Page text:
Marv Levy coached the Bills to four straight Super Bowls, but after Levy came Wade Phillips, Gregg Williams, Mike Mularkey, Dick Jauron and Chan Gailey. The last coach with a winning record was Wade Phillips from 1998 to 2000 who went 29-19.
The problem with the Bills is money. They don't have stadium naming rights, they play in a small market with no national TV audience. Unless they can move to a major market, they're not going to get the funds to pay talent.
They are currently ranked 27th in terms of revenue. They should sell the naming rights to the stadium. Unless they take steps like this, their value will continue to decrease. And unless they can pay their talent, they're not going to win a title.
It is unlikely for Ralph Wilson at the age of 92 to move the Bills. He is one of the historic figures in the NFL. Wilson was the owner who postponed AFL games after the Kennedy assassination in 1962. He is truly a gentleman of the sport.
The sad fact of finance in sports is that unless he moves, the Bills won't be competitive.
As the general manager of the Dallas Cowboys, Jerry Jones sure knows a lot about oil.
Jones bought the Cowboys in 1989 and fired Tom Landry. Any Cowboy fan over the age of 45 still harbors some resentment about that. Jones brought in Jimmy Johnson and won Super Bowls in 1992, 1993 and 1995.
Cowboys quarterback Troy Aikman was key component of those teams, and was drafted by Jimmy Johnson. After winning the second Super Bowl, Johnson and Jones publicly feuded and Johnson left. He was replaced by Barry Switzer who won another title, then he was replaced a year later by Chan Gailey.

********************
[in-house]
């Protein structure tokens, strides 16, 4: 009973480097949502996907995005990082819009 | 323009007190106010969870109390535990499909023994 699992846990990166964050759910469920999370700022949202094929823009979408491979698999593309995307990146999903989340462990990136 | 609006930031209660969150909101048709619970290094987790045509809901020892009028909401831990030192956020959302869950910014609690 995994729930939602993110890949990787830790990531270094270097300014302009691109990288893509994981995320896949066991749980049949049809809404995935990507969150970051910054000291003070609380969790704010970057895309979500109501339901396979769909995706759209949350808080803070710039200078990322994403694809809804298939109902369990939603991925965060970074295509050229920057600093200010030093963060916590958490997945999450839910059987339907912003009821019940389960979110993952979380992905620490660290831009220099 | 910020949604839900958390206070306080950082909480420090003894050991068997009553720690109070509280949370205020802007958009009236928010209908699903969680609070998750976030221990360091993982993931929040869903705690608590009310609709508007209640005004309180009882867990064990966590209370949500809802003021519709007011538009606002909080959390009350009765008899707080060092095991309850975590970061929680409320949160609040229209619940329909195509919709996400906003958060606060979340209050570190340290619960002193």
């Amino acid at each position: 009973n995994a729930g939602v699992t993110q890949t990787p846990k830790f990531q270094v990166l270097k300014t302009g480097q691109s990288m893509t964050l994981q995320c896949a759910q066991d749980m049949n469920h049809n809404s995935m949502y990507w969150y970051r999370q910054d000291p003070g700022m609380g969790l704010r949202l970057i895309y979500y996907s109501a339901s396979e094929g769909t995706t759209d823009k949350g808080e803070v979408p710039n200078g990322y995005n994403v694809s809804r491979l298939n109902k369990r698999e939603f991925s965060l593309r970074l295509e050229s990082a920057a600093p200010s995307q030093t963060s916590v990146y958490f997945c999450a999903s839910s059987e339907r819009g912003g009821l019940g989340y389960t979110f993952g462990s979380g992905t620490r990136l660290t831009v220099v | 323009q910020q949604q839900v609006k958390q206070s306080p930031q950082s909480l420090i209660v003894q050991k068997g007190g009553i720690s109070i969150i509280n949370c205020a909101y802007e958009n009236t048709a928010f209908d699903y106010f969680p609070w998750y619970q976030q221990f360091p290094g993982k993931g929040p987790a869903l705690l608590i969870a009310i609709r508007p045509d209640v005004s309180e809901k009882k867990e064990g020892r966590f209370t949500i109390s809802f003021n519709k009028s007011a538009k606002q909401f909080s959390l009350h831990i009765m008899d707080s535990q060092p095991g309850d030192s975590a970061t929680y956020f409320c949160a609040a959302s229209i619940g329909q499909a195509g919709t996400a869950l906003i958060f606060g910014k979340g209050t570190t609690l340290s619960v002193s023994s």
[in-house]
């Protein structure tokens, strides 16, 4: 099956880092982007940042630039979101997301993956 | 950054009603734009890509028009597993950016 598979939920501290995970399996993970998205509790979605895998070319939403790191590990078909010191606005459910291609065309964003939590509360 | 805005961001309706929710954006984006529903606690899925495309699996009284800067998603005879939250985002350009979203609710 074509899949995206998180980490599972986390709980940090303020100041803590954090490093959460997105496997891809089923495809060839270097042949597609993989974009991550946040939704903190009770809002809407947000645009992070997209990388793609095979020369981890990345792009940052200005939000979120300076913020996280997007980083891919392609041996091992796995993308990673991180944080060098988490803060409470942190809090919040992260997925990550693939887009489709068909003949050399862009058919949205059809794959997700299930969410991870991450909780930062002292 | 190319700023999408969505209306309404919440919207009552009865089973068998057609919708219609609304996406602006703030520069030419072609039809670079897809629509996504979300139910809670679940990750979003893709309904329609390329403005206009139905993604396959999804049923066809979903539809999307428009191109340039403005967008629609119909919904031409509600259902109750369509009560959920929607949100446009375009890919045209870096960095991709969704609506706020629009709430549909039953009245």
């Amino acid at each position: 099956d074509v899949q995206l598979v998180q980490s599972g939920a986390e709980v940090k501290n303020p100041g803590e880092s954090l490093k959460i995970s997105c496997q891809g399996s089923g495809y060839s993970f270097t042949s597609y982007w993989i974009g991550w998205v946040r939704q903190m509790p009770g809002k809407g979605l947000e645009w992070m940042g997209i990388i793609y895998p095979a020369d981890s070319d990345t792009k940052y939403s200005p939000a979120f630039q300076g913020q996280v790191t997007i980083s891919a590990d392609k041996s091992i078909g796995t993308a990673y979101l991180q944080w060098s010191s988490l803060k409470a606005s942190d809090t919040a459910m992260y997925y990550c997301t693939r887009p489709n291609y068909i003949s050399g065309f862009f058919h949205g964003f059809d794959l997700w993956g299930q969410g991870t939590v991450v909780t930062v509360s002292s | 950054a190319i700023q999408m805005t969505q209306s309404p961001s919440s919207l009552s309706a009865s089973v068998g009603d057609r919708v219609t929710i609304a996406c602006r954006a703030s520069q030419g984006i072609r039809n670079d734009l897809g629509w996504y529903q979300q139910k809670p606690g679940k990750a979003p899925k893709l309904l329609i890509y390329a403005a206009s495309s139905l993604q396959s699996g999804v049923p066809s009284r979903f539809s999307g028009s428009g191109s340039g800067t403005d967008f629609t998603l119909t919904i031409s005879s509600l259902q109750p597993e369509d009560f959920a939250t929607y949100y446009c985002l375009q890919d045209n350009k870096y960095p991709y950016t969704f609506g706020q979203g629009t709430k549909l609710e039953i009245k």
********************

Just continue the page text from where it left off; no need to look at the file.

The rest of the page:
After the debacle with Jimmy Johnson, Jerry Jones began to take a much more active role in all football decisions, and the result has not been very good. Chan Gailey was let go after an 8-8 season, Dave Campo posted three consecutive 5-11 seasons. Parcells came in and went 9-7.
After Parcells came Wade Phillips who went 13-3 and lost in the first round of the playoffs.
Jones built a new stadium, which hosted the Super Bowl. I saw it for the big game, and it was impressive. He did a nice job. But the access and egress is a nightmare, and I never need to see it again.
The Cowboys are built to be bigger than life, just like their owner. They mouth the sayings of winners and they mean it. But they're not very good. And until a new owner comes in and gets better players, they will continue to unpleasantly surprise fans.
The San Diego Chargers will never win the Super Bowl as long as Alex Spanos owns the team. Spanos bought the team in 1984. Since 1994, his son, Dean Spanos handles many of the daily operations.
There isn't a curse on them, but they have squandered the best talents of LaDainain Tomlinson, Shawne Merriman, Antonio Gates and Vincent Jackson.
In 2006, the Chargers went 14-2 with Tomlinson rushing for 1,815 yards while setting a single season touchdown record with 31. They lost a playoff game at home to the Patriots, and the team management turned over the entire coaching staff—along with Drew Brees who was released because management thought his career was over.
General manager A.J. Smith, who is known around town as the "Lord of No Rings," fired Marty Schottenheimer, replacing him with Norv Turner.
The personnel decisions are confusing. The Chargers claim to want to win now. They have explosive talent, and the talent seems to have issues with management over and over again.
From Drew Brees, to Antonio Gates to Shawne Merriman. The conflict represents a larger issue over direction, and the consequence is a team that is not unified, and is concerned about their next move, not the next play.
Once Spanos sells the team, and the management culture changes, the talent is there for a title.